10 months ago • 2 mins
Japanese conglomerate SoftBank announced on Tuesday that it lost money last quarter.
What does this mean?
When the going gets tough, the tough get going – so it’s a real shame the Japanese giant isn’t named “ToughBank”. Instead, the conglomerate showed it was aptly named last quarter, adopting a softly-softly approach and a more “defensive” position. Thing is, that didn’t actually help: SoftBank’s Vision Fund business – which oversees the world’s biggest tech-focused investment funds – saw the value of its holdings in unlisted companies take a nosedive. And the firm’s listed investments didn’t fare much better, with losses in companies like Coupang and WeWork overshadowing some small recoveries. The end result was that the Vision Funds lost $5.5 billion. That’s about half what they lost the quarter before, sure, but it’s the fourth straight time they’ve finished in the red – meaning SoftBank startled analysts by posting an overall loss too.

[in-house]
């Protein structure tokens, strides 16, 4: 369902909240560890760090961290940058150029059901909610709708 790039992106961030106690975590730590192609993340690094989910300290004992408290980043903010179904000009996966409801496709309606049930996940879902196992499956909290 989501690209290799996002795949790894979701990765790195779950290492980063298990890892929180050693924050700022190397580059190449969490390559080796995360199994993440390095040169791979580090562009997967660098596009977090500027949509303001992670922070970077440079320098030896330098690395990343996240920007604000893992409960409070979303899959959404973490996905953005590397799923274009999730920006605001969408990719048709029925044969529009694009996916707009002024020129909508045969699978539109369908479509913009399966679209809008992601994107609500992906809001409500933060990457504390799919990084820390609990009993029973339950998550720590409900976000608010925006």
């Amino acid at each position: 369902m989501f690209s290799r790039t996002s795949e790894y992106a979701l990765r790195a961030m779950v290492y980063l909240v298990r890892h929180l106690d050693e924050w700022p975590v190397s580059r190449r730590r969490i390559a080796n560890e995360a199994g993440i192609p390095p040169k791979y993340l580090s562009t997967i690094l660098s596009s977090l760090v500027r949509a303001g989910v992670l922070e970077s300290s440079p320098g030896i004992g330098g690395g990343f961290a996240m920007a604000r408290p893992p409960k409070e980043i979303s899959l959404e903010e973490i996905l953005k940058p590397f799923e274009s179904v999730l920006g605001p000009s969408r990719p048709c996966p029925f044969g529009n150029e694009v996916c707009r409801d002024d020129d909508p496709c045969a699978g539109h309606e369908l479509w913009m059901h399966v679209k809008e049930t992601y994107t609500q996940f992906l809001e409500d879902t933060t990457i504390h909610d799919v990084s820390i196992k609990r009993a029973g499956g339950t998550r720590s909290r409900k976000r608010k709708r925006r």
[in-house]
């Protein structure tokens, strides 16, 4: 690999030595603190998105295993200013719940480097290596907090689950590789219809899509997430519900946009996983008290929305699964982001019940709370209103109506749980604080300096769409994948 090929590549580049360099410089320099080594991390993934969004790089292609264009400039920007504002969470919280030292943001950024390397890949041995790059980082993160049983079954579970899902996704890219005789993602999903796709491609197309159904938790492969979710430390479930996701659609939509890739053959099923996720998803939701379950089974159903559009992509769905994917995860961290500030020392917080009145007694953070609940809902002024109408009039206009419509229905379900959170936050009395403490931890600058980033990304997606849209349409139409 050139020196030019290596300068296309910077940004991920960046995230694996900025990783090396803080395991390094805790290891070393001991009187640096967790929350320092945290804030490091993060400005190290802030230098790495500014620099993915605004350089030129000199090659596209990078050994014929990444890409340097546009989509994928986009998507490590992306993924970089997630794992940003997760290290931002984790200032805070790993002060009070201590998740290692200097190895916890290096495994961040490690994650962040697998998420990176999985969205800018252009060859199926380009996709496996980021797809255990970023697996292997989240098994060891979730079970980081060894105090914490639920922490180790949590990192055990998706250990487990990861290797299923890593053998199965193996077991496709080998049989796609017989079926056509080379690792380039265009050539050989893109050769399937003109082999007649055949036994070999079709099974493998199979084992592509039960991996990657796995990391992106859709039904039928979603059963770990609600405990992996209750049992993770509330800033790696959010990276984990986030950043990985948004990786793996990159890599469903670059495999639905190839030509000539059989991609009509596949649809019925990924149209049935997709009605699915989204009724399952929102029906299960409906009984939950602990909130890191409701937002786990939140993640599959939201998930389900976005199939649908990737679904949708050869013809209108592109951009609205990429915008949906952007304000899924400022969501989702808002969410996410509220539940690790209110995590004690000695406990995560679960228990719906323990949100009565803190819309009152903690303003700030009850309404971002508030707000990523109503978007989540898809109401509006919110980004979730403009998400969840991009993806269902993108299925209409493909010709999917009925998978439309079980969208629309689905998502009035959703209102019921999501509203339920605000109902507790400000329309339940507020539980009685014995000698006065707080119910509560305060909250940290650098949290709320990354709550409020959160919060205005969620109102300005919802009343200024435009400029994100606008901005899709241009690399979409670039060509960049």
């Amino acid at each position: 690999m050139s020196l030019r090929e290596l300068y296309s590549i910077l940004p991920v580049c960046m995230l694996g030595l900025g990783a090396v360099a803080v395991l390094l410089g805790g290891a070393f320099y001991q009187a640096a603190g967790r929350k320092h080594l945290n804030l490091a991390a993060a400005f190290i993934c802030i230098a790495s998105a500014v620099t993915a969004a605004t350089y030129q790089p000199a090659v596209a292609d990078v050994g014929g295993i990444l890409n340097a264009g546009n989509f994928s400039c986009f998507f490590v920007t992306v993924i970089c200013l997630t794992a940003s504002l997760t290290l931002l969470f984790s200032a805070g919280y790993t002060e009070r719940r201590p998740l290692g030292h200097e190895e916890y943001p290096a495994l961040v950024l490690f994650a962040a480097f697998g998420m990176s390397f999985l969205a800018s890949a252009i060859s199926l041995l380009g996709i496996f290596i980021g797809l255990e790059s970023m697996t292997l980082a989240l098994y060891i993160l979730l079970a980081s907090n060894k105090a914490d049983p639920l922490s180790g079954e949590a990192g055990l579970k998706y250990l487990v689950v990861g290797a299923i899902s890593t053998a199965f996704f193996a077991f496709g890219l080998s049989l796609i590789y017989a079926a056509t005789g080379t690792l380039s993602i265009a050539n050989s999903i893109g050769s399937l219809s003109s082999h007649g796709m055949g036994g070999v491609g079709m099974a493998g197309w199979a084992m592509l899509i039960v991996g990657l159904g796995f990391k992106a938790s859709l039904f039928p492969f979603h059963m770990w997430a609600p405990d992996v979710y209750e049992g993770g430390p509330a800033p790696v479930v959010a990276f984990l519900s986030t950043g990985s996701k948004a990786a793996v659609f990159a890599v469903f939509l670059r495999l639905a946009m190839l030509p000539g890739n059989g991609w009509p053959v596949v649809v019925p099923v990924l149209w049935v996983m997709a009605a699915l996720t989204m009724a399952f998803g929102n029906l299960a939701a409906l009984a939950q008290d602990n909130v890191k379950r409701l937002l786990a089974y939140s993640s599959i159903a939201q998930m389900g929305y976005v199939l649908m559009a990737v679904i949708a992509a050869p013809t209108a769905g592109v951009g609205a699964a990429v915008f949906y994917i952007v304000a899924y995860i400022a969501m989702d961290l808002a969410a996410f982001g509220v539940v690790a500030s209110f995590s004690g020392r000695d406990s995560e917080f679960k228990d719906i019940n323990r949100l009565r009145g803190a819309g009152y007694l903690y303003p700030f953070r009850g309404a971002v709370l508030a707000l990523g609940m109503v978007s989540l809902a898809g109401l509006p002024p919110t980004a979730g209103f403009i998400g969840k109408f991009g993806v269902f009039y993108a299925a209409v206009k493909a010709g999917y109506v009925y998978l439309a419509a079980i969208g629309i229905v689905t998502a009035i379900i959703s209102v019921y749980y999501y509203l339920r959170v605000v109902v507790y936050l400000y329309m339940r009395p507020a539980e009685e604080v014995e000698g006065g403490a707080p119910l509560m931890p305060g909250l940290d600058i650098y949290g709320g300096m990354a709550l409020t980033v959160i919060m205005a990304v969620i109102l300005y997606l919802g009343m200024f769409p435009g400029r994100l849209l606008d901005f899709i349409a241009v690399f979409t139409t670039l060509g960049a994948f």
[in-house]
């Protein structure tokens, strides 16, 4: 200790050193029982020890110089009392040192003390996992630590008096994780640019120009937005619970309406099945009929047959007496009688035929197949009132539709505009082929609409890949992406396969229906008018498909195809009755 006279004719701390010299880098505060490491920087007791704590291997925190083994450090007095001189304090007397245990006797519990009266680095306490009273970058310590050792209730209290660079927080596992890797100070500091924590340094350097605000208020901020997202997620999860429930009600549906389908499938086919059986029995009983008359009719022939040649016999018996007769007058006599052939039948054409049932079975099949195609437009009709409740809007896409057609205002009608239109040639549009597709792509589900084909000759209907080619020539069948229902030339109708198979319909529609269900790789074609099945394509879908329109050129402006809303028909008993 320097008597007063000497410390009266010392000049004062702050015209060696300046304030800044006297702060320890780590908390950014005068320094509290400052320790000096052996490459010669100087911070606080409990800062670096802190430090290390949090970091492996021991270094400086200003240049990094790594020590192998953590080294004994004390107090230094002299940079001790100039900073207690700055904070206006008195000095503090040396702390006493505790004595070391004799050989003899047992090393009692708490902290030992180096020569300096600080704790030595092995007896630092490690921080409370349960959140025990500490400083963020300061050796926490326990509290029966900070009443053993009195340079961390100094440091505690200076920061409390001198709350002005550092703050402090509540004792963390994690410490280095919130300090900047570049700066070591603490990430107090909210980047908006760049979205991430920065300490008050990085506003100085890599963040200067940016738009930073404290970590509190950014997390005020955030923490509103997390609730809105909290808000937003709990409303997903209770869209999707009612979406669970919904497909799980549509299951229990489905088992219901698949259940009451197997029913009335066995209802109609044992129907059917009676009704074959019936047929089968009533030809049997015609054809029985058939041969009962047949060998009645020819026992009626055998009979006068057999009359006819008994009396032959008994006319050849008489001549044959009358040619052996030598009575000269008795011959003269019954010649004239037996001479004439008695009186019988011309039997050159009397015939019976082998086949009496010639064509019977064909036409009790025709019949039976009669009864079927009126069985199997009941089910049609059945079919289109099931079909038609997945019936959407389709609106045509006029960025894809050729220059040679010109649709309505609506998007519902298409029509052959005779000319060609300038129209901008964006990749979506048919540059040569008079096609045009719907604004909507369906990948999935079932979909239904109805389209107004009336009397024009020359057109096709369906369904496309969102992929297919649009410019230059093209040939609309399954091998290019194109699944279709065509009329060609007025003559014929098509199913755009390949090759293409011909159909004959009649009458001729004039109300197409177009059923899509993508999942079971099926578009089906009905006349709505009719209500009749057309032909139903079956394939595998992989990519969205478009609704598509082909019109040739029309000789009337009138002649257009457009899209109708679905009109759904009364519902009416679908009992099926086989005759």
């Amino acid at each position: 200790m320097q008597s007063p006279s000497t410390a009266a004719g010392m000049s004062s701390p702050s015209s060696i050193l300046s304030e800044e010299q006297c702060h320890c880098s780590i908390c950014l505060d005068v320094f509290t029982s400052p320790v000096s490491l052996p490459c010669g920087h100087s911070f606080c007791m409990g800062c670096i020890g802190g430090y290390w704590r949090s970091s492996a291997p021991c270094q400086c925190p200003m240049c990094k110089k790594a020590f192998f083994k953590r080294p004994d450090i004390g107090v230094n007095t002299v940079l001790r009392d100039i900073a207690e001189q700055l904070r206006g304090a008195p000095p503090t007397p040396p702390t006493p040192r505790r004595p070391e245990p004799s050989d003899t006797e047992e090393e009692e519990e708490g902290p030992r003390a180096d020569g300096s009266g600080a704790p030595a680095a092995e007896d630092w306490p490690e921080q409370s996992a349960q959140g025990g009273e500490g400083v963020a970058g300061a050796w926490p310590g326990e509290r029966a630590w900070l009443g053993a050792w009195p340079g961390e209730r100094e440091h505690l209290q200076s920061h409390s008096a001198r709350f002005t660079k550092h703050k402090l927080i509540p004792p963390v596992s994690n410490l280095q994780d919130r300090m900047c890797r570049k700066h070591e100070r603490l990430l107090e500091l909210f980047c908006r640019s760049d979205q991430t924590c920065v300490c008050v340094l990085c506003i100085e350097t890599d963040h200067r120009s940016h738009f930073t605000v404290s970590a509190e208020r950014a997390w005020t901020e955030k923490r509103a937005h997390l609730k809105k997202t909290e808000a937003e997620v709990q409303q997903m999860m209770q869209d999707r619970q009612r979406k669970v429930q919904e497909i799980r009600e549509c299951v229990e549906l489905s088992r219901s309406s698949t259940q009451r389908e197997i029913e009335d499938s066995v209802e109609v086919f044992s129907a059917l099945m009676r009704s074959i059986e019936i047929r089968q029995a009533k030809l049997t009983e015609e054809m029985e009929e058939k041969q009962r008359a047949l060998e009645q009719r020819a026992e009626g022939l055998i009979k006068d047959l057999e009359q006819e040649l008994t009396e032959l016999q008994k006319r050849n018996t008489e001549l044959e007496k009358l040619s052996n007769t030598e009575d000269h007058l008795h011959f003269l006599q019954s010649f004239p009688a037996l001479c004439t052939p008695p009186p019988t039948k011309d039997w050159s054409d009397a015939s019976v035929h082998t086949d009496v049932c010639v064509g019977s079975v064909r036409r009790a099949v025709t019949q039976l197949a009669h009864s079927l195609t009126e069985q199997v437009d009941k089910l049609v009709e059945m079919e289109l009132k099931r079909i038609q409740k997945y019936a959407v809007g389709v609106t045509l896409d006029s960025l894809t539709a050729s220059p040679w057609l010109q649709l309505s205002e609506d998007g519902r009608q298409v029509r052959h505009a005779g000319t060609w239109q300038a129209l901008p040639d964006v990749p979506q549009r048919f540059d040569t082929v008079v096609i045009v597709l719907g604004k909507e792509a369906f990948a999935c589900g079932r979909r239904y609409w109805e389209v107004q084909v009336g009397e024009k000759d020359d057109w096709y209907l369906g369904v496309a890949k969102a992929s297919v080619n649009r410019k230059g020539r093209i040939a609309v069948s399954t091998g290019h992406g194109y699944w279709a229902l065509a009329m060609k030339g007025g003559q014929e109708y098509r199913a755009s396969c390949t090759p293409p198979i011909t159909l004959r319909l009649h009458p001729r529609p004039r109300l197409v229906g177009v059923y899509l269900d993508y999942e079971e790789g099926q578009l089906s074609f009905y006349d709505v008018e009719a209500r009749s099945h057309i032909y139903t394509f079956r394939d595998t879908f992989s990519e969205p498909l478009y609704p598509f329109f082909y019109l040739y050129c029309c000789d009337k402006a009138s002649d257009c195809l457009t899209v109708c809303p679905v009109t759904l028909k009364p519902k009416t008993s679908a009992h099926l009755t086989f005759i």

Why should I care?
For markets: Loser’s quandary.
These back-to-back losses have tied SoftBank’s hands and hampered its ability to make the big, bold bets it’s best known for. And that has the firm facing a tricky Catch-22, because a successful moonshot could be just what SoftBank needs to lift it out of the hole it’s stuck in. Last quarter, though, the firm split under $350 million in investments between a handful of startups – chump change compared to the $144 billion plus it invested over the previous five and a half years.
The bigger picture: Armed and dangerous.
SoftBank’s having a tough time right now, and the firm’s counting on a big upcoming move to turn things around. The firm’s planning to list chip design giant Arm on the stock market – but while the venture could be a whopper, success is far from guaranteed. After all, the plan is to list by December, but weak markets could cause all kinds of delays, keeping poor old SoftBank cash-strapped.
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